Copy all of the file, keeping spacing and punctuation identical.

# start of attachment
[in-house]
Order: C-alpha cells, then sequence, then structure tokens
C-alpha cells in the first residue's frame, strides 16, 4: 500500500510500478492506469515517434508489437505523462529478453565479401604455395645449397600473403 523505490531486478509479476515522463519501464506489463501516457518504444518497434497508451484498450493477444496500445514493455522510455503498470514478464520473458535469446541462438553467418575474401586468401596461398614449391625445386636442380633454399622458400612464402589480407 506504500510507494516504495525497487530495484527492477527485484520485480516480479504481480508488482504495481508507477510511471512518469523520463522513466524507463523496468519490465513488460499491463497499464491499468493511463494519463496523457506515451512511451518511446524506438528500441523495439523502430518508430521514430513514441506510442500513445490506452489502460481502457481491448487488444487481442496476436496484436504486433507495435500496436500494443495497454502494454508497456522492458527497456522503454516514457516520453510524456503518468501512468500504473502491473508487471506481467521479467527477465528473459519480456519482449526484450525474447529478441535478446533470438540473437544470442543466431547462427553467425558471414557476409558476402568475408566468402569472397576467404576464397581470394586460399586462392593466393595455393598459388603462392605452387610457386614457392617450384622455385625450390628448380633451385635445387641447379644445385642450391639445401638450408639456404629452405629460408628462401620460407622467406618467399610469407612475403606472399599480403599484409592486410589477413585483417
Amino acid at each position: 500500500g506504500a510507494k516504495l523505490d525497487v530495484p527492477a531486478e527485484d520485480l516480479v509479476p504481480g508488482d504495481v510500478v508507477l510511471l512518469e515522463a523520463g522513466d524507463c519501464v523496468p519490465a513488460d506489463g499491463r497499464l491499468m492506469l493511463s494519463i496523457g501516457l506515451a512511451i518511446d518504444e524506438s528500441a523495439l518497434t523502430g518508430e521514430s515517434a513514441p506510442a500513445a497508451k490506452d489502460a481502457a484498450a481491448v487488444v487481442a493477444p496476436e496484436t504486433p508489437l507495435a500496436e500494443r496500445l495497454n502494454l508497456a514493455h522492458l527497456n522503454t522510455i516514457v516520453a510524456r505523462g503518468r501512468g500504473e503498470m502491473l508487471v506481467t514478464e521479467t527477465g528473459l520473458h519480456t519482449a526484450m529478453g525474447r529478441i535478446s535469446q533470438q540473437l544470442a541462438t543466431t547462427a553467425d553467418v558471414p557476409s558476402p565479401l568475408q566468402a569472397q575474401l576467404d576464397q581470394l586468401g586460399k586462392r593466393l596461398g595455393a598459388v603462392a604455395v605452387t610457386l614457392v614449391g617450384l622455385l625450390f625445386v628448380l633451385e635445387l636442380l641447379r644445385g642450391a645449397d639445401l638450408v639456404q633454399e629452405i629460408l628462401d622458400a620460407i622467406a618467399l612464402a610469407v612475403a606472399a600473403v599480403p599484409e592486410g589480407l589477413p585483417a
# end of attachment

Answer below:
[in-house]
Order: C-alpha cells, then sequence, then structure tokens
C-alpha cells in the first residue's frame, strides 16, 4: 500500500510500478492506469515517434508489437505523462529478453565479401604455395645449397600473403 523505490531486478509479476515522463519501464506489463501516457518504444518497434497508451484498450493477444496500445514493455522510455503498470514478464520473458535469446541462438553467418575474401586468401596461398614449391625445386636442380633454399622458400612464402589480407 506504500510507494516504495525497487530495484527492477527485484520485480516480479504481480508488482504495481508507477510511471512518469523520463522513466524507463523496468519490465513488460499491463497499464491499468493511463494519463496523457506515451512511451518511446524506438528500441523495439523502430518508430521514430513514441506510442500513445490506452489502460481502457481491448487488444487481442496476436496484436504486433507495435500496436500494443495497454502494454508497456522492458527497456522503454516514457516520453510524456503518468501512468500504473502491473508487471506481467521479467527477465528473459519480456519482449526484450525474447529478441535478446533470438540473437544470442543466431547462427553467425558471414557476409558476402568475408566468402569472397576467404576464397581470394586460399586462392593466393595455393598459388603462392605452387610457386614457392617450384622455385625450390628448380633451385635445387641447379644445385642450391639445401638450408639456404629452405629460408628462401620460407622467406618467399610469407612475403606472399599480403599484409592486410589477413585483417
Amino acid at each position: 500500500g506504500a510507494k516504495l523505490d525497487v530495484p527492477a531486478e527485484d520485480l516480479v509479476p504481480g508488482d504495481v510500478v508507477l510511471l512518469e515522463a523520463g522513466d524507463c519501464v523496468p519490465a513488460d506489463g499491463r497499464l491499468m492506469l493511463s494519463i496523457g501516457l506515451a512511451i518511446d518504444e524506438s528500441a523495439l518497434t523502430g518508430e521514430s515517434a513514441p506510442a500513445a497508451k490506452d489502460a481502457a484498450a481491448v487488444v487481442a493477444p496476436e496484436t504486433p508489437l507495435a500496436e500494443r496500445l495497454n502494454l508497456a514493455h522492458l527497456n522503454t522510455i516514457v516520453a510524456r505523462g503518468r501512468g500504473e503498470m502491473l508487471v506481467t514478464e521479467t527477465g528473459l520473458h519480456t519482449a526484450m529478453g525474447r529478441i535478446s535469446q533470438q540473437l544470442a541462438t543466431t547462427a553467425d553467418v558471414p557476409s558476402p565479401l568475408q566468402a569472397q575474401l576467404d576464397q581470394l586468401g586460399k586462392r593466393l596461398g595455393a598459388v603462392a604455395v605452387t610457386l614457392v614449391g617450384l622455385l625450390f625445386v628448380l633451385e635445387l636442380l641447379r644445385g642450391a645449397d639445401l638450408v639456404q633454399e629452405i629460408l628462401d622458400a620460407i622467406a618467399l612464402a610469407v612475403a606472399a600473403v599480403p599484409e592486410g589480407l589477413p585483417a